China's aggressive, sometimes illegal fishing practices are the latest source of conflict with the United States.
China has the world's largest fishing fleet. Beijing claims to send around 2,600 vessels out to fish across the globe, but some maritime experts say this distant-water fishing fleet may number nearly 17,000. The United States has fewer than 300 distant-water ships.
According to the 1982 United Nations Convention on the Law of the Sea, nations control marine resources within a 200-mile "exclusive economic zone"; beyond that are international waters. While the U.S. never signed the treaty, it has declared a 200-mile offshore exclusive economic zone.
Bolstered by generous subsidies and at times protected by armed coast guard cutters, Chinese fishermen have been illegally fishing near the Korean Peninsula and in the South China Sea, a hotly contested area claimed by six countries. By exploiting these waters China has come to dominate the international squid market. Nearly half of this catch is exported to other Asian nations, Europe and the United States.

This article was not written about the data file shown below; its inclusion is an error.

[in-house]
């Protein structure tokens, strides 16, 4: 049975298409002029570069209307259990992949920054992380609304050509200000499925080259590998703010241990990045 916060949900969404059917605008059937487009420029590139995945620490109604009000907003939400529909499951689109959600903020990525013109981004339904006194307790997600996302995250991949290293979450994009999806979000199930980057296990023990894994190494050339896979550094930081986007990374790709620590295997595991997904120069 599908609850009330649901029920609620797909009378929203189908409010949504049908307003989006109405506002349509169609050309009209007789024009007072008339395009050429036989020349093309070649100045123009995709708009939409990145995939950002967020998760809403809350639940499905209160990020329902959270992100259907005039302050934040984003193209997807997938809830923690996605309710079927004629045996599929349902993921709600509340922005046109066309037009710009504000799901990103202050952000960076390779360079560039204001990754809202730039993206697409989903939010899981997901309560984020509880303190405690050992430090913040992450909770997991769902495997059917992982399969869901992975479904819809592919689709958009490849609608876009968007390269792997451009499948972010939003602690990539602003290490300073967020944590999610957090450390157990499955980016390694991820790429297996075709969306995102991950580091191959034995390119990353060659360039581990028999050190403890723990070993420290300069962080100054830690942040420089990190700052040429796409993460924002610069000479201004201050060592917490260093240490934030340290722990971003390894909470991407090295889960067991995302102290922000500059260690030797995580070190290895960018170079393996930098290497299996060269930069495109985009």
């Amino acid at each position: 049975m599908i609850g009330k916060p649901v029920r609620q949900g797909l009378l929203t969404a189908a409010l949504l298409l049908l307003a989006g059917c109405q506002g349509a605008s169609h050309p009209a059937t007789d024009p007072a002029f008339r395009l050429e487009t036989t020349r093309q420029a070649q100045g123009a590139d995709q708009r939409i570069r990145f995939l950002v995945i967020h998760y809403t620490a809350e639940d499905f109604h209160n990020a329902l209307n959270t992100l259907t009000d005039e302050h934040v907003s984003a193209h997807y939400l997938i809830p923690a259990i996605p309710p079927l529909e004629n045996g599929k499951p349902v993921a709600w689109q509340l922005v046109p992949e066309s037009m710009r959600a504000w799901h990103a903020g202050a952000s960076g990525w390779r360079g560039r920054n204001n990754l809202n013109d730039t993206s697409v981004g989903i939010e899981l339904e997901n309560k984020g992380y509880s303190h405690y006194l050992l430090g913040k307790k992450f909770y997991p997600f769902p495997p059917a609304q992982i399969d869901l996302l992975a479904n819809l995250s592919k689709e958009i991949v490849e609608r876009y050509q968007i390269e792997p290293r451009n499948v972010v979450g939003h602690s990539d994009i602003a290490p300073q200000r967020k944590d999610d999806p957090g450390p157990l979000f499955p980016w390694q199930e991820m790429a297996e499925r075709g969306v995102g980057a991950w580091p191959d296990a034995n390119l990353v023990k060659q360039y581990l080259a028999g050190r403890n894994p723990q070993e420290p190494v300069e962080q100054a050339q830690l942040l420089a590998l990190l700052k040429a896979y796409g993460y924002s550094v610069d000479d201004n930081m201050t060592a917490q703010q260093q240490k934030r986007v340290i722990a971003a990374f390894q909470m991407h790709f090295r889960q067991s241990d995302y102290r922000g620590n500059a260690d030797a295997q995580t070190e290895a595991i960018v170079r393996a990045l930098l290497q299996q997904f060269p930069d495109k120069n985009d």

Chinese ships have even pushed as far as Africa and South America, where fishermen have been known to remove their identifying flags to avoid detection. In 2017 Ecuador caught 20 Chinese fishermen in the environmentally protected Galapagos Marine Reserve and sentenced them to four years in prison for capturing thousands of sharks, the primary ingredient in a Chinese delicacy, shark fin soup.
China's Foreign Ministry said Pompeo was just trying "stir up trouble for other countries."
But Pompeo's rebuke is about more than fish. Governments often use the fishing industry to advance their diplomatic agenda, as my work as a historian of fishing and American foreign relations shows. The United States used fishing, directly and indirectly, to build its international empire from its founding through the 20th century. Now China's doing it, too.
Fishing its way from independence to imperialism
Before the 1800s, when international law began to define maritime rights, restrictions on fishing depended wholly on what a given nation could enforce.